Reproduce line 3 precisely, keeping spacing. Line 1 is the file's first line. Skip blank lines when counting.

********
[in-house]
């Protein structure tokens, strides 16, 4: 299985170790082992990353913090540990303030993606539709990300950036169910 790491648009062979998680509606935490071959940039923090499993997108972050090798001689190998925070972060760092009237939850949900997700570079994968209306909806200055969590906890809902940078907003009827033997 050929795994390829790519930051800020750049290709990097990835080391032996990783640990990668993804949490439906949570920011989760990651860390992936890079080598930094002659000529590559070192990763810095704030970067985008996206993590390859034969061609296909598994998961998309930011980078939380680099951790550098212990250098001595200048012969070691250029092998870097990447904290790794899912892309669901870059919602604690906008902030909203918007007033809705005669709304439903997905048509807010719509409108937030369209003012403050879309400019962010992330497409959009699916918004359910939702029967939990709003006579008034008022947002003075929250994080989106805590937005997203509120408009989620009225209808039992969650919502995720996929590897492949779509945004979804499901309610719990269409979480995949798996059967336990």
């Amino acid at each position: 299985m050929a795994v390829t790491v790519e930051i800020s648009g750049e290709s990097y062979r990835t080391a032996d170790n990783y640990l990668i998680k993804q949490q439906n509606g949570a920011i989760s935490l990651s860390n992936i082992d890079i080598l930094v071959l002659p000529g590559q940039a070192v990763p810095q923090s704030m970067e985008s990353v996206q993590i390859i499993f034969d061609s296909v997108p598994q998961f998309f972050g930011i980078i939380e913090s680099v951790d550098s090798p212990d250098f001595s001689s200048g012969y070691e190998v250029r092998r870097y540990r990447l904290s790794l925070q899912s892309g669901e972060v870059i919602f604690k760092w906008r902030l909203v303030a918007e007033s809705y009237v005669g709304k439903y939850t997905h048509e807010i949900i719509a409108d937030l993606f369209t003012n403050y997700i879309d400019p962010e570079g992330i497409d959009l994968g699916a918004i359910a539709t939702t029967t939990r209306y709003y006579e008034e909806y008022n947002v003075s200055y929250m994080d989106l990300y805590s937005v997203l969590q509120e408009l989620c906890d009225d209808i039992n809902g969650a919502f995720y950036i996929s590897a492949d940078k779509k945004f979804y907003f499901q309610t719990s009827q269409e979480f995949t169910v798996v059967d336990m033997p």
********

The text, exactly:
């Amino acid at each position: 299985m050929a795994v390829t790491v790519e930051i800020s648009g750049e290709s990097y062979r990835t080391a032996d170790n990783y640990l990668i998680k993804q949490q439906n509606g949570a920011i989760s935490l990651s860390n992936i082992d890079i080598l930094v071959l002659p000529g590559q940039a070192v990763p810095q923090s704030m970067e985008s990353v996206q993590i390859i499993f034969d061609s296909v997108p598994q998961f998309f972050g930011i980078i939380e913090s680099v951790d550098s090798p212990d250098f001595s001689s200048g012969y070691e190998v250029r092998r870097y540990r990447l904290s790794l925070q899912s892309g669901e972060v870059i919602f604690k760092w906008r902030l909203v303030a918007e007033s809705y009237v005669g709304k439903y939850t997905h048509e807010i949900i719509a409108d937030l993606f369209t003012n403050y997700i879309d400019p962010e570079g992330i497409d959009l994968g699916a918004i359910a539709t939702t029967t939990r209306y709003y006579e008034e909806y008022n947002v003075s200055y929250m994080d989106l990300y805590s937005v997203l969590q509120e408009l989620c906890d009225d209808i039992n809902g969650a919502f995720y950036i996929s590897a492949d940078k779509k945004f979804y907003f499901q309610t719990s009827q269409e979480f995949t169910v798996v059967d336990m033997p």